I believe the benefits you gain from open-sourcing outweigh the extra effort of additional documentation and community work. Not only does the community benefit from it, but so do you too - when others will later continue the work and ideas you have started or stumble across all the edge cases you never thought of.

But How To Sell This To Our Investors?

If you are working in a startup, your investors expect you to increase the value of your startup. How can this be achieved when providing software as open-source? So the question is: why offer software as open source? Let's explore this in more detail.

Why Offer Software As Open Source

Set The Standard

Let's go back to the unique selling point. When your software is the only open-source software that solves a particular problem, you can set the standard. When others provide proprietary solutions, they have to compete with you, and they need to offer more advanced features worth the extra costs one has to pay for their product - depending on your open-source license and business model. Furthermore, with your solution, you can steer the ecosystem and define the architecture and how your business will evolve around it.

When your project succeeds and reaches a critical mass, companies will require their supplier to be compatible with your solution to simplify their software stack. By offering an open-source solution, your product eliminates the need for a closed-source solution, and you have the advantage of knowing your solution in great detail.

Horizontal Growth

When your project flourishes, it will be used by users from different domains with use cases you never thought of in the first place. We were surprised when we noticed that fintech libraries, desktop applications, or computer-aided medical procedures are using iceoryx, which was initially developed for the embedded safety-certified automotive market.

These new use cases also moved the frontier of what we strive for with iceoryx. Support for new operating systems was requested, and they wanted to communicate via low-latency network protocols or become much more dynamic than the typical static safety-critical automotive use case. Now, we will work on language bindings for C#, Lua, Python, or Java, all things you usually do not encounter in a car but on a desktop machine. So, after some time, we gained users we didn't even think of when we started the project.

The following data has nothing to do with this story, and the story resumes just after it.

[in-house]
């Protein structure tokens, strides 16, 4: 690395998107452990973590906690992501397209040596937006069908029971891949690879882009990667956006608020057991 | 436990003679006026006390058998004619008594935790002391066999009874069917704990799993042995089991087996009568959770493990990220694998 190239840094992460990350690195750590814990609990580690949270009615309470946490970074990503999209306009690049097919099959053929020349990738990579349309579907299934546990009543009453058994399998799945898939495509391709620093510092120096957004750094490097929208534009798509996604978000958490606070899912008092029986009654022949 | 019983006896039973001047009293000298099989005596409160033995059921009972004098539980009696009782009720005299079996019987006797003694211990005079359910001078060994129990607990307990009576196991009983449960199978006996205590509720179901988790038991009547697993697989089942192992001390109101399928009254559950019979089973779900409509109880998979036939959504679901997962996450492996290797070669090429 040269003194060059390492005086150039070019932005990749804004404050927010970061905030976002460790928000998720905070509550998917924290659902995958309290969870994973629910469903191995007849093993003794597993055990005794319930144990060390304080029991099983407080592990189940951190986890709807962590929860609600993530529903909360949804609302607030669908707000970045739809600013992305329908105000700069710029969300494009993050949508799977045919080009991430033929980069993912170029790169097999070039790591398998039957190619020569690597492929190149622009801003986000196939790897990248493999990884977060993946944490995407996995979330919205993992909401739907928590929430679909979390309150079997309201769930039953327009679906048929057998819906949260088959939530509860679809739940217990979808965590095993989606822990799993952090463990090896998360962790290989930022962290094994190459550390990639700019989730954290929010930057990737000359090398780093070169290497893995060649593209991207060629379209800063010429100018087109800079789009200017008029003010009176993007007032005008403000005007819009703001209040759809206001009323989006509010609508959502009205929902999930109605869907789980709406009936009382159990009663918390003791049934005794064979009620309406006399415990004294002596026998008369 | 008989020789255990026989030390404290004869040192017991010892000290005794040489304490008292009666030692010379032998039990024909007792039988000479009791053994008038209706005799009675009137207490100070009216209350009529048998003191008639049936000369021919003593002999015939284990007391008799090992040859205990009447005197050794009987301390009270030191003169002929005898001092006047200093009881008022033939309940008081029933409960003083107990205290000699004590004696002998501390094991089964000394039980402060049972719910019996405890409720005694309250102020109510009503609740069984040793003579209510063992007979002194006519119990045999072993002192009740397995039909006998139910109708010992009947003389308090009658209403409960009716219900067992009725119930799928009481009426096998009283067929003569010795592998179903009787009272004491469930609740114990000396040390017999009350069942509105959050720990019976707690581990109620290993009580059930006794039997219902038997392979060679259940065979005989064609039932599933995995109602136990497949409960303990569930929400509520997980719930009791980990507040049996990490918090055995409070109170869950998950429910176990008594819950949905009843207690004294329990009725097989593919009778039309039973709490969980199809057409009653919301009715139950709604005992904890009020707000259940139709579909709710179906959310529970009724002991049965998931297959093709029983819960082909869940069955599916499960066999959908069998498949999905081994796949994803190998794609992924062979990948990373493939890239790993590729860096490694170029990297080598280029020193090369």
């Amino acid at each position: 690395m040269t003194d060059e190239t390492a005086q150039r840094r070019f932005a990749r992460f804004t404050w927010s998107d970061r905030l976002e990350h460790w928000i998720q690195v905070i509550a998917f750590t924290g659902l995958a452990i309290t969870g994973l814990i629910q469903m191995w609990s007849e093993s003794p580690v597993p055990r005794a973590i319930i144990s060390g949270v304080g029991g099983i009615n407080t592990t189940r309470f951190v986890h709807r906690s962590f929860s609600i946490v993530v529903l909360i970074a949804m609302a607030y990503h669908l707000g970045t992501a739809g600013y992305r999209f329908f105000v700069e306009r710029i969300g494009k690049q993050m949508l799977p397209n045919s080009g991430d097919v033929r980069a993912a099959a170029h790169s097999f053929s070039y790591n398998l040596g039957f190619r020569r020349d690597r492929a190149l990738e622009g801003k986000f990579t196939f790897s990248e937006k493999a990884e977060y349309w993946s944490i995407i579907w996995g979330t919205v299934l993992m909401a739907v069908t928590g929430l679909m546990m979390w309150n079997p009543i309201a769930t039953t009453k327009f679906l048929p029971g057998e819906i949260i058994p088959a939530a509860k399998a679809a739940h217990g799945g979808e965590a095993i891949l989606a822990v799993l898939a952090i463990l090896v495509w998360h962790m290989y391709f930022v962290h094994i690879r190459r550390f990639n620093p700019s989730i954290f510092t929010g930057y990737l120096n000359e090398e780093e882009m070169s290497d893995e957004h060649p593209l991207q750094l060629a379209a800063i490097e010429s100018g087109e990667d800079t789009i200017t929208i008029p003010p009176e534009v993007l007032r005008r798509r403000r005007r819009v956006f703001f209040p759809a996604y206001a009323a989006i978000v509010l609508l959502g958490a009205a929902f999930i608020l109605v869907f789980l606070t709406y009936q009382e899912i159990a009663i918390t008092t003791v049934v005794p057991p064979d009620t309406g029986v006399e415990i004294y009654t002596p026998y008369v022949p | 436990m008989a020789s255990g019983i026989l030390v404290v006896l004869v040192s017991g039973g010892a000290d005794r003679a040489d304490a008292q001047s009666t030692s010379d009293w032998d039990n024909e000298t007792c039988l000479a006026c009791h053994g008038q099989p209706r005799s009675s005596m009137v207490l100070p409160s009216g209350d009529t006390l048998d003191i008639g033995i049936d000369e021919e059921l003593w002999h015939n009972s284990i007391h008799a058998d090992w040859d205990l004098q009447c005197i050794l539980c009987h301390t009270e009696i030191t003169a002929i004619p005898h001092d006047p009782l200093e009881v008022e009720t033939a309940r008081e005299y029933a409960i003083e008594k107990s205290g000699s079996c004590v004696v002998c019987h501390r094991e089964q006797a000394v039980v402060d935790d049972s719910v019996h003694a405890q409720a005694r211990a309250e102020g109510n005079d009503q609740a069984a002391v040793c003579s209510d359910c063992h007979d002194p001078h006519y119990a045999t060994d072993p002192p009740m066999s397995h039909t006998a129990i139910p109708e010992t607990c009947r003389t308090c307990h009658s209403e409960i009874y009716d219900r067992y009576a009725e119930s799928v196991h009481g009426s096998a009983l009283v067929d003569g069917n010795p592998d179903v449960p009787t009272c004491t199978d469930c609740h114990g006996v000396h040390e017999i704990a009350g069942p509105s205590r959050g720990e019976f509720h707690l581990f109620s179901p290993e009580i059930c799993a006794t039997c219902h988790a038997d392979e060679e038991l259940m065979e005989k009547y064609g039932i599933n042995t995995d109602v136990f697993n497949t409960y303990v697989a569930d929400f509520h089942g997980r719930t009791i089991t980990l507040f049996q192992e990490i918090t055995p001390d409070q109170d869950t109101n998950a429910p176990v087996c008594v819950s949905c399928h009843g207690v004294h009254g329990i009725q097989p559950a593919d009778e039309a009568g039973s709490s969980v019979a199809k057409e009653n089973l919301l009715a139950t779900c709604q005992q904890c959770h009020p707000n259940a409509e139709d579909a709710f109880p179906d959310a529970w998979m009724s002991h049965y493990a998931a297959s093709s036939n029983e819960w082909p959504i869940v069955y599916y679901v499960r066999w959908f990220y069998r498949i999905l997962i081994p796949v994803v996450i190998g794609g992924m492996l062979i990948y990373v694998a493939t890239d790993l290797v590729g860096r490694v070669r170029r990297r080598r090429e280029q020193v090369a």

When starting a new project with a proof-of-concept phase, developers began to use our software. Since it is open source with a permissive license (Apache 2.0), they did not have to ask their manager for an evaluation license but could just use it.

When their product matured enough, they required our advanced features. But sometimes some pieces were missing, and who do you call when you have problems with the software you are using - the company behind it! In this case exkide.

Our core use case benefits from this as well. We also use those new tools and features in our workday life. Windows is not running in cars, but it is nice to have the freedom to develop on any machine you want - from Windows, macOS, Linux to FreeBSD - thanks to the platform support community members like ecal requested.

Increase Your Talentpool

Getting talented developers is a challenge many companies are facing, especially when your particular field requires detailed domain knowledge. The onboarding of new hires can be time-consuming, and the lack of experience in a specialized field may slow down the development process.

When building up a community that is welcoming and fun to interact with, you create a talent pool at your fingertips. You observe who is shining with their contributions, and you have the advantage that they do not need the entire onboarding process since they already know the product. We also received applications just because people wanted to work with us on our iceoryx project.

Even when employees leave the company, they stick around the project and are often supportive when you are in need. A good community has your back when it comes to an urgent bug fix or support in a feature where you lack the expertise.

Special Thanks

I want to conclude the article by saying thank you to the company that gave us a cozy place to start our development of iceoryx and supported us when we open-sourced our project, Robert Bosch GmbH.

In the last 3 years, Apex.AI has been our home. The atmosphere there did let us thrive and brought more features into iceoryx.

Without them, iceoryx wouldn't have been the success story it is today.

The primary goal of our new company ekxide is to focus now entirely on iceoryx, boost feature development further, and provide commercial support, training, and custom feature development for our community, users, and customers....


Christian Eltzschig, Mathias Kraus - 03/04/2024

We are excited to share our adventures at ekxide, especially about our journey with iceoryx. Expect many interesting blogs about Rust, C++, the fun of creating a platform independent middleware, hypnotoad and more....